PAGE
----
If you’ve received a jury duty summons, chances are you have at least a few questions about it — or maybe just one: “How do I get out of this?”
Serving on a jury is a right and a privilege for a US citizen. But it can also be a confusing process. To be better prepared, check out the answers to seven of the most common questions about jury duty.
US Jury Duty Questions & Answers
1. How was I chosen?
Courts keep a list of eligible jurors that are selected at random whenever a jury term is required. The court compiles this from sources like voter registration lists and lists of licensed drivers.
2. What are the requirements to serve as a juror?
While requirements may vary slightly from state to state, the general requirements are:
- You must be at least 18 years old.
- You must be a resident of the state and county in which you are asked to serve.
- You must be adequately proficient in English to satisfactorily complete the juror qualification form.
- You must be physically and mentally able to serve.
- You must not be a convicted felon.
3. Can US immigrants serve on a jury?
Only US citizens can be jurors. Both documented and undocumented immigrants often receive a summons for jury duty, as many are licensed drivers. The summons will usually ask if you are a US citizen.
Immigrants can prove they are not eligible for jury duty by showing the court their green card, passport, or immigration papers.
4. Do I have to serve on a jury?
If you meet the above requirements, you must show up for jury duty. The court will make some exceptions for people who suffer undue hardship or other extreme inconveniences as a result of being summoned.
If you are not legitimately inconvenienced by having to serve on a jury, do not try to think of ways to convince the court that you cannot serve — there are even penalties for avoiding jury duty!
5. What about my job?
Your job is protected by state law — an employer cannot fire you or threaten your position when you receive jury duty. Jurors may even receive a small daily wage.
6. Why will I be examined by the court?
The examination seeks to find out if you have any personal interest, prejudice, or preconceived notions about the case — essentially anything that would prevent you from being an impartial juror.
For example, you may have already read a great deal about the case and have formed opinions, or you may be related to someone involved in the case.
If this occurs, the court will excuse you from the jury panel.
7. If I am selected as a juror, what is expected of me?
If you are selected, you must take an oath stating that you will consider all the evidence in the case, follow the instructions given to you, deliberate impartially, and reach a fair verdict.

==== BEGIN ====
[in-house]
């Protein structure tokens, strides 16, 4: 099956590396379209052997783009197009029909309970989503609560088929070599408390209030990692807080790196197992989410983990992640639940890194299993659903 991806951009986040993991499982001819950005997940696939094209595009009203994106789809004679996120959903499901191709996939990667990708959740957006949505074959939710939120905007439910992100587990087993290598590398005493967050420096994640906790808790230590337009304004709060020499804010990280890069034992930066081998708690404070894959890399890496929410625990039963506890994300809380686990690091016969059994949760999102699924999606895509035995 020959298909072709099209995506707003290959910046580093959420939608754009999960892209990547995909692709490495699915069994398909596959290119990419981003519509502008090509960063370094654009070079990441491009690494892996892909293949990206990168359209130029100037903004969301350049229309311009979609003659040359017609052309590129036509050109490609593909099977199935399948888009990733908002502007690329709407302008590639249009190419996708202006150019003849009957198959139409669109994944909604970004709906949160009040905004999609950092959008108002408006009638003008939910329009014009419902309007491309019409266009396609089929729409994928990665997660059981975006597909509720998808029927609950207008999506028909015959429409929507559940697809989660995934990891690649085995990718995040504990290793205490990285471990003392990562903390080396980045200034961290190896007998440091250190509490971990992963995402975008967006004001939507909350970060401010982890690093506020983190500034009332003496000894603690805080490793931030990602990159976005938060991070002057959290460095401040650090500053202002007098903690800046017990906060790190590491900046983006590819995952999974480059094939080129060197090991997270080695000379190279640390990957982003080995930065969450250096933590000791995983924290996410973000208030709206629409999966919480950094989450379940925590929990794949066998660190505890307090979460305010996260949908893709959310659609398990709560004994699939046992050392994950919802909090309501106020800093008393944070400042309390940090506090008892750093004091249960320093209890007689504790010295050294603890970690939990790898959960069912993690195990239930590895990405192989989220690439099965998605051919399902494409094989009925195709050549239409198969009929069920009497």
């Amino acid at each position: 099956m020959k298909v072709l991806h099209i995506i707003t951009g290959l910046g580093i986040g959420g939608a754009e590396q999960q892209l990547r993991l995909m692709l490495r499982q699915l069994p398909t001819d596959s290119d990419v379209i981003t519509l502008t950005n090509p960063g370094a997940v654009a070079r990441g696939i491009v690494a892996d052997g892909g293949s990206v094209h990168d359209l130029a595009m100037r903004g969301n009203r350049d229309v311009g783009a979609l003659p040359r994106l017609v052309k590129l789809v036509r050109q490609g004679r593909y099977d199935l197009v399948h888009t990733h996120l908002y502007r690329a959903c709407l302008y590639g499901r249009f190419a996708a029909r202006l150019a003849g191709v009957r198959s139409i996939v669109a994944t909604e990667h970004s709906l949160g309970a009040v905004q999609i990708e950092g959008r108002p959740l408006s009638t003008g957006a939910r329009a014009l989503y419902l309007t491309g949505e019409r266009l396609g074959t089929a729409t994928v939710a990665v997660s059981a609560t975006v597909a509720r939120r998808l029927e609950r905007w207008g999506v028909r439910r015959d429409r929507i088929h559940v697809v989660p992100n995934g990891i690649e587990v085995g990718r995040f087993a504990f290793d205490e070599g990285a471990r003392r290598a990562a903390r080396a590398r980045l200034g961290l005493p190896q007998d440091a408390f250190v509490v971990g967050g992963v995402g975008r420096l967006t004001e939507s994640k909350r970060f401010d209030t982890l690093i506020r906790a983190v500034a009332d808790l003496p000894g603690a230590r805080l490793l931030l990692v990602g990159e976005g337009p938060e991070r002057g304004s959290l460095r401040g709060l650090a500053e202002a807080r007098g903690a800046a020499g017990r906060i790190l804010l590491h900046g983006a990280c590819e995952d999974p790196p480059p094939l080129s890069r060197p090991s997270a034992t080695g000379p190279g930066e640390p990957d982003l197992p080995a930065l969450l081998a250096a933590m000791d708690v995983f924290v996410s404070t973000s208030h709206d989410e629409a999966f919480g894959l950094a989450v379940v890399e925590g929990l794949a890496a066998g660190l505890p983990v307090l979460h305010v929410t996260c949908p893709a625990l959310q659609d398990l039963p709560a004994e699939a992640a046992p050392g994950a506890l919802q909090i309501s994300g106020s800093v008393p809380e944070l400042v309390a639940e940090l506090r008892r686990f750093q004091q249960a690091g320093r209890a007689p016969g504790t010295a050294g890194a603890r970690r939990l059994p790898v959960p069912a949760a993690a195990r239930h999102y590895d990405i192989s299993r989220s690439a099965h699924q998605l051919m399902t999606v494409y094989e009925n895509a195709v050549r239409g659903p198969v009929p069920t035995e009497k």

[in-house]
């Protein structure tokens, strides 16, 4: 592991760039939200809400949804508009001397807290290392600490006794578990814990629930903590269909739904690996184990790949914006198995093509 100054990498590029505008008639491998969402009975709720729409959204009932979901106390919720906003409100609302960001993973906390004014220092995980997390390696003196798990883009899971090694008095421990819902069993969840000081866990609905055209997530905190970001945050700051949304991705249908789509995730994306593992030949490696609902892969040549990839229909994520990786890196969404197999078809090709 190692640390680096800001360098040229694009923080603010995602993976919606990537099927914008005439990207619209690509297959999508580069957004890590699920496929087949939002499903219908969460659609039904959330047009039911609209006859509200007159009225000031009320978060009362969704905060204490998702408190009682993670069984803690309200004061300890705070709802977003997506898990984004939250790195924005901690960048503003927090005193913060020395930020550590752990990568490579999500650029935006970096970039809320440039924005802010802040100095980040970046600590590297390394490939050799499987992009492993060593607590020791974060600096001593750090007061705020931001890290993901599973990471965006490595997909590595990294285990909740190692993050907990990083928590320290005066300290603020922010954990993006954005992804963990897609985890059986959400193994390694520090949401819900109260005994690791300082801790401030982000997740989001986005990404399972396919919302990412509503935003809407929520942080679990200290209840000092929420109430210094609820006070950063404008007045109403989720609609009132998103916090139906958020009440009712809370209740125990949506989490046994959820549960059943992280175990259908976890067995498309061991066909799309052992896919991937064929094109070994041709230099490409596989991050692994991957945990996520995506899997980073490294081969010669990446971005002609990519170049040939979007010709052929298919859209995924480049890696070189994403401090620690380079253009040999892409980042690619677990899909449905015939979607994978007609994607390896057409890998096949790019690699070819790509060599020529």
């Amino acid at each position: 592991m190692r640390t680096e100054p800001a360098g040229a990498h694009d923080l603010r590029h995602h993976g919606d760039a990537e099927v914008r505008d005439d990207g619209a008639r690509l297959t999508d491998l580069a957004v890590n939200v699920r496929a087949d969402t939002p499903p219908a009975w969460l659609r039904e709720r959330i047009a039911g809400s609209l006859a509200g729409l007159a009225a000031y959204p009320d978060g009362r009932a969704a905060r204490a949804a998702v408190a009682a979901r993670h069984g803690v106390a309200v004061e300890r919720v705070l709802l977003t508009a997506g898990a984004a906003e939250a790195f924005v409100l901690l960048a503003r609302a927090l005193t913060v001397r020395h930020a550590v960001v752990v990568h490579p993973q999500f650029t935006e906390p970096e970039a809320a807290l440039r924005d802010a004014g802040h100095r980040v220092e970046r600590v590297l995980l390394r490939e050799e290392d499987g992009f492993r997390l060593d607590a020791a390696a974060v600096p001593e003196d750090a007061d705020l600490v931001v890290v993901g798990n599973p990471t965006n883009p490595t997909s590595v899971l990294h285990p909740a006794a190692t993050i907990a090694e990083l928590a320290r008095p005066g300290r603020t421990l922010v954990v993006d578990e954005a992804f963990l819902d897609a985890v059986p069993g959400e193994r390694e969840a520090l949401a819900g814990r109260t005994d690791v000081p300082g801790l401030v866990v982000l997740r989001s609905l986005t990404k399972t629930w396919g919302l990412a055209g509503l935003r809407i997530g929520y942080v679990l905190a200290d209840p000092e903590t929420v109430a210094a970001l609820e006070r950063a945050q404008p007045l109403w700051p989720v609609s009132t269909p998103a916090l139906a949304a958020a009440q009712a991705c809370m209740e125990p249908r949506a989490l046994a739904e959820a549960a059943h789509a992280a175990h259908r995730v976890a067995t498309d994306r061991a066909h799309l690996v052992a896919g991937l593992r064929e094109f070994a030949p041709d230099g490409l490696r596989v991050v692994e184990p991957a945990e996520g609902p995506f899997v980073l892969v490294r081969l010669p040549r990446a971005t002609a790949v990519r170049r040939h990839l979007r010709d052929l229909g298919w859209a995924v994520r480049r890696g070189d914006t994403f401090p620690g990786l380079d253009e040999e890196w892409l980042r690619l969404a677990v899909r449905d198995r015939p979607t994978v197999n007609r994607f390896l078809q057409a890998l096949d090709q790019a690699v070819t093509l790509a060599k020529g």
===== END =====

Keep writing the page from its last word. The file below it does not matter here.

You are not allowed to talk about the case with anyone during the trial, not even family members or other jurors. You must avoid all media exposure regarding the case, including relevant newspaper articles or news broadcasts.
As a juror, you are required to remain impartial and reach your decision only on the evidence presented during the trial.
8. Are interpreters available for jurors?
If you have limited English proficiency and receive a jury duty summons, whether this is appropriate grounds for excusal depends on the state where you reside. In New Mexico, for example, all citizens are required to serve, regardless of whether they speak English fluently or not. Contact your local district court to determine whether you are eligible for exemption based on your level of English proficiency.
If you are deaf or hard-of-hearing, you are entitled to a qualified American Sign Language interpreter and cannot be excused from jury duty based on your hearing ability. This right is guaranteed by The Americans with Disabilities Act.
If you have limited English proficiency or are deaf or hard-of-hearing and require an interpreter for jury duty you must first alert your local district court. In most cases, the court will provide a qualified interpreter for you (although court interpreting guidelines vary by state).
You may also seek out your own certified court interpreter through the help of a professional language provider such as Legal Language Services. Our interpreters are well-versed in legal terminology and have years of experience interpreting in court settings. Contact us to learn more.
If you have additional questions regarding jury duty, you should ask court officials when you are first summoned or before you are sworn in as a juror.